int Heuristic(int posX, int posY, const Node& target);
}

And, here's my implementation:

bool PathSearch(std::list<Node>& path, const World& World, const WorldObj& obj, const Node& target){
    std::priority_queue<Node, std::vector<Node>, NodeCompare> open;
    std::list<Node> closed;
    //put our starting position into our queue of nodes to inspect
    Node start(Heuristic(obj.GetposX(), obj.GetposY(), target), obj.GetposX(), obj.GetposY());
    open.push(start);
    while(!open.empty()){
        Node bestNode = open.top(); //has the lowest score by definition
        open.pop();
        if(bestNode == target){ //made it to the target
            Node* ptrNode = &bestNode;
            while(ptrNode){ //this is where we would reconstruct the path
                std::cout<<ptrNode->posY<<std::endl;
                ptrNode = ptrNode->parent;
            }
            return 1;
        }
        NodeSuccessors(open, closed, bestNode, World, target); //look at the Node's neighbors
        closed.push_back(bestNode);
    }
    return 0; //no path found
}
//check for towers and check for boundaries; if they exist, skip the creation of that node
//pathfinding works for up, down, left, right, but not diagonal movement
void NodeSuccessors(std::priority_queue<Node, std::vector<Node>, NodeCompare>& open, std::list<Node>& closed, Node& parentNode, const World& World, const Node& target){
    std::vector<Node>& openVec = Container(open);
    int offsetX, offsetY;
    bool skip;
    for(int i = 0; i < 4; ++i){
        offsetX = 0; offsetY = 0;
        skip = 0;
        if(i == 0) offsetY = -30; //up
        else if(i == 1) offsetY = 30; //down
        else if(i == 2) offsetX = -30; //left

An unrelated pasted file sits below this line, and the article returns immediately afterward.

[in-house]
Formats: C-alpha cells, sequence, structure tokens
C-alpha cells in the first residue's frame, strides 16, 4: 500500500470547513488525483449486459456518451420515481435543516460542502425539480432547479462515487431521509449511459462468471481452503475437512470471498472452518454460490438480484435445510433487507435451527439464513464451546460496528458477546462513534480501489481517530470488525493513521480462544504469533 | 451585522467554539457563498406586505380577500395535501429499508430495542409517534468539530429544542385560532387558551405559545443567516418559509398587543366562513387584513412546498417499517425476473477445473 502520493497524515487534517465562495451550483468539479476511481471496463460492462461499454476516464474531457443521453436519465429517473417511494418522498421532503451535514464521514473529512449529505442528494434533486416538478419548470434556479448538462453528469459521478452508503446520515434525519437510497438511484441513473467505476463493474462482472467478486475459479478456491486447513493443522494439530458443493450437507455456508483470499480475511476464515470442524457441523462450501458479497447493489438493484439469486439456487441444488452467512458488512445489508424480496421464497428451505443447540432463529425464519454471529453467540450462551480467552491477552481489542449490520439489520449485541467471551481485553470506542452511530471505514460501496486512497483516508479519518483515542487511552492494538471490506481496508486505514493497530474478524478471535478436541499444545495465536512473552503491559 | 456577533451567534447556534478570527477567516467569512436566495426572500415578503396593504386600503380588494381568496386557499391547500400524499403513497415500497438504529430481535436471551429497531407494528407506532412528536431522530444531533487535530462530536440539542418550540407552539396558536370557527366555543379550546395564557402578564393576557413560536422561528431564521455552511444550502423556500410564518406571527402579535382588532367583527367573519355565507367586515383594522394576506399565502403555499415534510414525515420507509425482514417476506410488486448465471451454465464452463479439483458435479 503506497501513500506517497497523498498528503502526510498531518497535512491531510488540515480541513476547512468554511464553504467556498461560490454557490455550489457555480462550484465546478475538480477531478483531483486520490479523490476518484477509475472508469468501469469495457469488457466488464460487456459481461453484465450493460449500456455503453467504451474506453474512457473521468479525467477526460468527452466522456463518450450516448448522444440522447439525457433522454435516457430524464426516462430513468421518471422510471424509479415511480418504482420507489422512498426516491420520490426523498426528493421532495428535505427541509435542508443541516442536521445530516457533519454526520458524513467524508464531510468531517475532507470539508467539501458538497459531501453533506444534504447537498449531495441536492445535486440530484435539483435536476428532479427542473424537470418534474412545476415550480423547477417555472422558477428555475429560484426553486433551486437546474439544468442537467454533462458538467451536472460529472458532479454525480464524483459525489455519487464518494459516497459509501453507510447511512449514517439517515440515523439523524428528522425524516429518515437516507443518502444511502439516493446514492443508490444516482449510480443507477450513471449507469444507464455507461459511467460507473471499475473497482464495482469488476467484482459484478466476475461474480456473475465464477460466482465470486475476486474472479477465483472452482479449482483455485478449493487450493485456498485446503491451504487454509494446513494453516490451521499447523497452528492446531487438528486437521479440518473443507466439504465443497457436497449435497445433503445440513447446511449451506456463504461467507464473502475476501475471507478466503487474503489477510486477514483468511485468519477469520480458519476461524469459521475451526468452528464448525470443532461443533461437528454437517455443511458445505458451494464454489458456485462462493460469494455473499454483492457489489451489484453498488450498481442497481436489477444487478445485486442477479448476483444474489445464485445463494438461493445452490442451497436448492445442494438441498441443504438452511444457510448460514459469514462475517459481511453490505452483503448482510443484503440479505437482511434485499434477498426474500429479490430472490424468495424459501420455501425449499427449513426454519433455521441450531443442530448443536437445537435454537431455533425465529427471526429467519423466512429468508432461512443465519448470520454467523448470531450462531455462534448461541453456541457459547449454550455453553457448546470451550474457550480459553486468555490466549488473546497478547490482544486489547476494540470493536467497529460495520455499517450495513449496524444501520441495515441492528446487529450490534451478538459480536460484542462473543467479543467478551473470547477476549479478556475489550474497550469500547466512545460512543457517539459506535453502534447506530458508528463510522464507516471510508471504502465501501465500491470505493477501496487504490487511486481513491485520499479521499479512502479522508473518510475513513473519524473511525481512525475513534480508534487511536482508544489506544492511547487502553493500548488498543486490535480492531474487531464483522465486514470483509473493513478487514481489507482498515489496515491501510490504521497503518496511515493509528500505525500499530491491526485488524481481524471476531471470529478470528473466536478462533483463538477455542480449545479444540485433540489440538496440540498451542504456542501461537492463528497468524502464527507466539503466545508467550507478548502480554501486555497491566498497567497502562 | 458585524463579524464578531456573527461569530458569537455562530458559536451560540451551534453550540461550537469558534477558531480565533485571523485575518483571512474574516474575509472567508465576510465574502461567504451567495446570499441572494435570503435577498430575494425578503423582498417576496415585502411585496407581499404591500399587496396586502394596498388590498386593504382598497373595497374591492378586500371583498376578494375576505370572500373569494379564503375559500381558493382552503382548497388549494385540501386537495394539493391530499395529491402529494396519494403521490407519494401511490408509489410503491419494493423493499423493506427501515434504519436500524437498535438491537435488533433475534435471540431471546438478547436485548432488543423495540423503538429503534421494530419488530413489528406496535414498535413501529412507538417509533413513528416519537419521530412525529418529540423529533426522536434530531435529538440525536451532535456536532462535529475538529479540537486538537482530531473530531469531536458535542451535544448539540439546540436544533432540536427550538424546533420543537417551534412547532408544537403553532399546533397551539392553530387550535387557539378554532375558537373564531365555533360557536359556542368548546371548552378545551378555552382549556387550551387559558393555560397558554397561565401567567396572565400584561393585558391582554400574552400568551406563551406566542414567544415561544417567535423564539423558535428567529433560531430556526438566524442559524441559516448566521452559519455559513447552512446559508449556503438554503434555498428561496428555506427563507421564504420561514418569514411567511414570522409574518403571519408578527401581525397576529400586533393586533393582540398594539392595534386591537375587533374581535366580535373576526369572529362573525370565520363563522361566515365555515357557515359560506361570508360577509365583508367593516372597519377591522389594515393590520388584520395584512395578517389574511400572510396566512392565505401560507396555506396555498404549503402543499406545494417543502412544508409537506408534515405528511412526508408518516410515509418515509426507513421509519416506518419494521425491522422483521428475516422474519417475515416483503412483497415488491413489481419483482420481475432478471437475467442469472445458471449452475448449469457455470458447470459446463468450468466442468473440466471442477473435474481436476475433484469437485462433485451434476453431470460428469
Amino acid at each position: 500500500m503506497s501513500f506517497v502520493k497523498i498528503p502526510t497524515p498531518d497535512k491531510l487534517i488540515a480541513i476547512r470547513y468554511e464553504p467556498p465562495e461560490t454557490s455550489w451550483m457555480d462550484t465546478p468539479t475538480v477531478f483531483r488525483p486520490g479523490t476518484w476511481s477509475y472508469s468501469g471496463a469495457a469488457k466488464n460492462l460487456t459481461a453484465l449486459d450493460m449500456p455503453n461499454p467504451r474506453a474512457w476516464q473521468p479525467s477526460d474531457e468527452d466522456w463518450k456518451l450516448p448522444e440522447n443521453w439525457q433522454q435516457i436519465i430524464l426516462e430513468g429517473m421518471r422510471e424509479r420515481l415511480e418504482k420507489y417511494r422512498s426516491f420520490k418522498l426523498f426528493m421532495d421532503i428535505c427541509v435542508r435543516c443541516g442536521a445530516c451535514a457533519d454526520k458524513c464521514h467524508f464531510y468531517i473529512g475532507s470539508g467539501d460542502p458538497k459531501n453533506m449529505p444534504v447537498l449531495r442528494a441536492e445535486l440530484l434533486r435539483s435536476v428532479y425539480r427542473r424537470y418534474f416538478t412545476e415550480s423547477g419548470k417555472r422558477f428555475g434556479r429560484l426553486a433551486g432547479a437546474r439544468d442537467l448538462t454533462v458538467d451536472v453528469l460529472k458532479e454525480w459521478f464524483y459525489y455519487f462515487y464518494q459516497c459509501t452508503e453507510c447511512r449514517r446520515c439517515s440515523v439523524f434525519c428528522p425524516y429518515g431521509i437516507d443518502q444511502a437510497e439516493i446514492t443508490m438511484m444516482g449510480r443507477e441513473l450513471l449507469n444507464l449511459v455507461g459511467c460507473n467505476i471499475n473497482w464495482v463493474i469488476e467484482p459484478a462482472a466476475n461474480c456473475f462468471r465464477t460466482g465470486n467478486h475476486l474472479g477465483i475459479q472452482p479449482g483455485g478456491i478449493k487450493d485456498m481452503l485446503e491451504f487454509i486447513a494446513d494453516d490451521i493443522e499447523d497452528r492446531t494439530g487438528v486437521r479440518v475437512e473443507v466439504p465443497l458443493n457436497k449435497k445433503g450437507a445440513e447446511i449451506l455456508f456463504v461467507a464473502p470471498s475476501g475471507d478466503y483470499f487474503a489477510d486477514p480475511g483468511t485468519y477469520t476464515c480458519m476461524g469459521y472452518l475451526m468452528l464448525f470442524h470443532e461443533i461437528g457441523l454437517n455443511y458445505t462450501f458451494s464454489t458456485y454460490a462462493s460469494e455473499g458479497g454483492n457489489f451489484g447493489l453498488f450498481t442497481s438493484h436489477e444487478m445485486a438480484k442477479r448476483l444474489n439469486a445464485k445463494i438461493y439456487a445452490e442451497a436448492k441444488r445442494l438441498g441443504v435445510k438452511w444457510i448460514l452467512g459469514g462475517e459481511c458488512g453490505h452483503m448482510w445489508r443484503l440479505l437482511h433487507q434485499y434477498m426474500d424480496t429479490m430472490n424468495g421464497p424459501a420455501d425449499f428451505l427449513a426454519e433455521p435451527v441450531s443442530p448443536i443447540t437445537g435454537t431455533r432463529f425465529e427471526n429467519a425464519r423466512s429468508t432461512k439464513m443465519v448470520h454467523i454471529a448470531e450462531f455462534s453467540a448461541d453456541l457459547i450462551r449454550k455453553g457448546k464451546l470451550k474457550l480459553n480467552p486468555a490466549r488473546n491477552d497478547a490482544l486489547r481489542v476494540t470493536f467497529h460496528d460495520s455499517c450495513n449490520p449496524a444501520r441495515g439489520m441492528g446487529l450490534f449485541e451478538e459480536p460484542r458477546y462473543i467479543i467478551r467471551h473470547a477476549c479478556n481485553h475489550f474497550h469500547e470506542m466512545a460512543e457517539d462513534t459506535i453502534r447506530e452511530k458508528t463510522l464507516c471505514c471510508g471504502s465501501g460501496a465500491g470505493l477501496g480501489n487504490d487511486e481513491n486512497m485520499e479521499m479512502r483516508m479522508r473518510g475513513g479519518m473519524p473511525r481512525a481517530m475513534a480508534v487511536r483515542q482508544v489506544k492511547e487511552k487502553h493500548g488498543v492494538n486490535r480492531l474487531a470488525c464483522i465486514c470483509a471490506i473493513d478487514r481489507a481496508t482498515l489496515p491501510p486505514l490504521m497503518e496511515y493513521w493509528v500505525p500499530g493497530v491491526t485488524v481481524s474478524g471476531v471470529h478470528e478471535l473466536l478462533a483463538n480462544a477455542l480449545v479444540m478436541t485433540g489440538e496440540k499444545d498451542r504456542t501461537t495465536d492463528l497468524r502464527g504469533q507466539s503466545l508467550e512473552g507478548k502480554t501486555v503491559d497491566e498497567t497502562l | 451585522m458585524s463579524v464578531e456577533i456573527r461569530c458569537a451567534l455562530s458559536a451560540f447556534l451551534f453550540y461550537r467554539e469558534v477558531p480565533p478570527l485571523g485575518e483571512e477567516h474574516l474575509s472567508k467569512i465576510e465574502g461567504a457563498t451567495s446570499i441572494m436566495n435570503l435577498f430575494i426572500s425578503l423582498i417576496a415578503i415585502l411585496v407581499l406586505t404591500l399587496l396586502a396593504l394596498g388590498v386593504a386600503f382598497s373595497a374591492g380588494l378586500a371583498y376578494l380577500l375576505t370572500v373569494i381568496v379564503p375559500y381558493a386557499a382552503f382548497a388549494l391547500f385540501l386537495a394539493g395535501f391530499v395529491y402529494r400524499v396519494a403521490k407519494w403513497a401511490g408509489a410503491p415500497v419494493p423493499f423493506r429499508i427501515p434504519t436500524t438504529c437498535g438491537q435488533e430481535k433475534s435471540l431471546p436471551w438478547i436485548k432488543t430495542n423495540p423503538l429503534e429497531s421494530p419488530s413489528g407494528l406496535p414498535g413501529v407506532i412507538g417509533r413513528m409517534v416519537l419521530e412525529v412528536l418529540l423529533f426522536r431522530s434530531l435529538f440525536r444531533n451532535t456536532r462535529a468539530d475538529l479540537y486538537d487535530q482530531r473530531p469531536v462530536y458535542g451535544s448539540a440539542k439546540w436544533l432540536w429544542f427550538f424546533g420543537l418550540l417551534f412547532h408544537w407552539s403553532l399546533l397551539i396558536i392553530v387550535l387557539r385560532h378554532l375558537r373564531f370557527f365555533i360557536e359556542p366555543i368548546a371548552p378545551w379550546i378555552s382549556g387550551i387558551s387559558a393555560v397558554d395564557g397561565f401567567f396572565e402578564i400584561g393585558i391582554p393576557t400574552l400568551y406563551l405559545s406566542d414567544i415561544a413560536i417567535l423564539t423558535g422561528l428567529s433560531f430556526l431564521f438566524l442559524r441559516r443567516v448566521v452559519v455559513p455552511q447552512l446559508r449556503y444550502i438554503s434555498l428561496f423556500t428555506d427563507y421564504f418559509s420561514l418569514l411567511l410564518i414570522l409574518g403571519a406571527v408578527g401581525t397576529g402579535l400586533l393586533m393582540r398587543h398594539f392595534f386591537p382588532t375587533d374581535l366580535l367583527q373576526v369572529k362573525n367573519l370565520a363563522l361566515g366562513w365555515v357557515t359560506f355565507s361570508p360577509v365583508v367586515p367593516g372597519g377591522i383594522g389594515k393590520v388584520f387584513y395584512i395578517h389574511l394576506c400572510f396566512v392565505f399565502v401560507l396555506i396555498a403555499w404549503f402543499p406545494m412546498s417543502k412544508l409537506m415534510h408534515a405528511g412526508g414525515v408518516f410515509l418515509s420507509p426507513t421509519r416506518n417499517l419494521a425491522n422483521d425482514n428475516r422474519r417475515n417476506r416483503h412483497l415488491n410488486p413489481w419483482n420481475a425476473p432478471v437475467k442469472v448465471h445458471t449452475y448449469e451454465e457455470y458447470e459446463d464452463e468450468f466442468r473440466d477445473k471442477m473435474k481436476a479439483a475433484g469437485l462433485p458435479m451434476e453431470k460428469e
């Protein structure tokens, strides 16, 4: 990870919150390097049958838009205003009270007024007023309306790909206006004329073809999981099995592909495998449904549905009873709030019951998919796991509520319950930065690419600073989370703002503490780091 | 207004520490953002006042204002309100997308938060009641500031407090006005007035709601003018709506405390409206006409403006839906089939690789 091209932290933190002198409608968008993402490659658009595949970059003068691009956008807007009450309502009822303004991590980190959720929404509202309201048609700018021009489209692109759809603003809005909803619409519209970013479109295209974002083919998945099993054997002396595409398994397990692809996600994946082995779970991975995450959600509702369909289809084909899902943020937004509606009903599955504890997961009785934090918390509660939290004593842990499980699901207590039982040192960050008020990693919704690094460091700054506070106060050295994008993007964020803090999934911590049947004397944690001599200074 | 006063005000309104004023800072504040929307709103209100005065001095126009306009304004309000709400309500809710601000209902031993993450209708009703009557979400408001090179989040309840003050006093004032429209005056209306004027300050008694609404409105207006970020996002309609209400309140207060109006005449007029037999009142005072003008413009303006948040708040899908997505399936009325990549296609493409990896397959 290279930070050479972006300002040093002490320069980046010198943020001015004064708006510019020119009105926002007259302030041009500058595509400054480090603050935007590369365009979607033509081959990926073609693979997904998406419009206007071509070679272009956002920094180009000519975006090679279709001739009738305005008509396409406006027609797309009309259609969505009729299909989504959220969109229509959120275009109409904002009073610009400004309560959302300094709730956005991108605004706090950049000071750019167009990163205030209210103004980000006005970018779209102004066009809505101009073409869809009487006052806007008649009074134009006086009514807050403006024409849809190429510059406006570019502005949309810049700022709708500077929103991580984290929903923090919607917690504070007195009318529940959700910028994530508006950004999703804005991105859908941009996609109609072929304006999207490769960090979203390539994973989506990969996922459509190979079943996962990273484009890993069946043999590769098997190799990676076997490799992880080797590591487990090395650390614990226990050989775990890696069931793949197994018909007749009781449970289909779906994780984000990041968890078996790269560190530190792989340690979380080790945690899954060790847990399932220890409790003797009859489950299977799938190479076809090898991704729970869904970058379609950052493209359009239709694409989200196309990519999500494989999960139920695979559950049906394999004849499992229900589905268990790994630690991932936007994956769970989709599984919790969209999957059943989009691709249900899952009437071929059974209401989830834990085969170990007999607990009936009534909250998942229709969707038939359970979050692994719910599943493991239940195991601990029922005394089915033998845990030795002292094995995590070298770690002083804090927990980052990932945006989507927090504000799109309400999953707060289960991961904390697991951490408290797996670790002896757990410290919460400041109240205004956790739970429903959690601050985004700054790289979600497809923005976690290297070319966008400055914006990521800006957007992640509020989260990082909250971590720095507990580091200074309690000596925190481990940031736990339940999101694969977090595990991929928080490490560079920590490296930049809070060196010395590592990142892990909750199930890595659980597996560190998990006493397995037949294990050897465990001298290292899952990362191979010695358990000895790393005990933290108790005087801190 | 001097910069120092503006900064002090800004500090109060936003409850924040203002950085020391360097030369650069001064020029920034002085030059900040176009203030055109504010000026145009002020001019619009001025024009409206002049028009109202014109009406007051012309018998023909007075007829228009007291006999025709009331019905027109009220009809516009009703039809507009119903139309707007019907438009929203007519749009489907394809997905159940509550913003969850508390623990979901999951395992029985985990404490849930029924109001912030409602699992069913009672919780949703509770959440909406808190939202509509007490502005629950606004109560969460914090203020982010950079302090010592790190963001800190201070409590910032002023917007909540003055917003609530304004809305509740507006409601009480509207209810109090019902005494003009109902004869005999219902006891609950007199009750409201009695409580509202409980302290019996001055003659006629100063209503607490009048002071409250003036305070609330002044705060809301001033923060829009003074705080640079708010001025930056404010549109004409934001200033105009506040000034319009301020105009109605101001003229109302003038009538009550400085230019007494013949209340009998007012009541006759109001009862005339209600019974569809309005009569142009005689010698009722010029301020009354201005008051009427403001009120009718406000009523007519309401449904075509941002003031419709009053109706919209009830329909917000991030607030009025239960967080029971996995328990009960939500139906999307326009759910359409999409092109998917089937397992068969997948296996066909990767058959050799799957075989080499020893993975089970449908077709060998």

else if(i == 3) offsetX = 30; //right
        //add check for out of boundaries or in an occupied space
        Node newNode(parentNode.cost + Heuristic((parentNode.posX + offsetX), (parentNode.posY + offsetY), target), parentNode.posX + offsetX, parentNode.posY + offsetY, &parentNode);
        //if the Node already exists on open or closed with a lower score, we can skip to the next neighbor
        //if the Node already exists on open or closed with a higher score, then we need to remove it
        //the erasing is somewhat expensive, but simplifies the implementation
        for(std::list<Node>::iterator itr = closed.begin(); itr != closed.end(); ++itr){
            if(*itr < newNode){
                skip = 1;
                break;
            }
            else if(*itr == newNode){
                closed.erase(itr);
                break;
            }
        }
        if(skip) continue;
        for(std::vector<Node>::iterator itr = openVec.begin(); itr != openVec.end(); ++itr){
            if(*itr < newNode){
                skip = 1;
                break;
            }
            else if(*itr == newNode){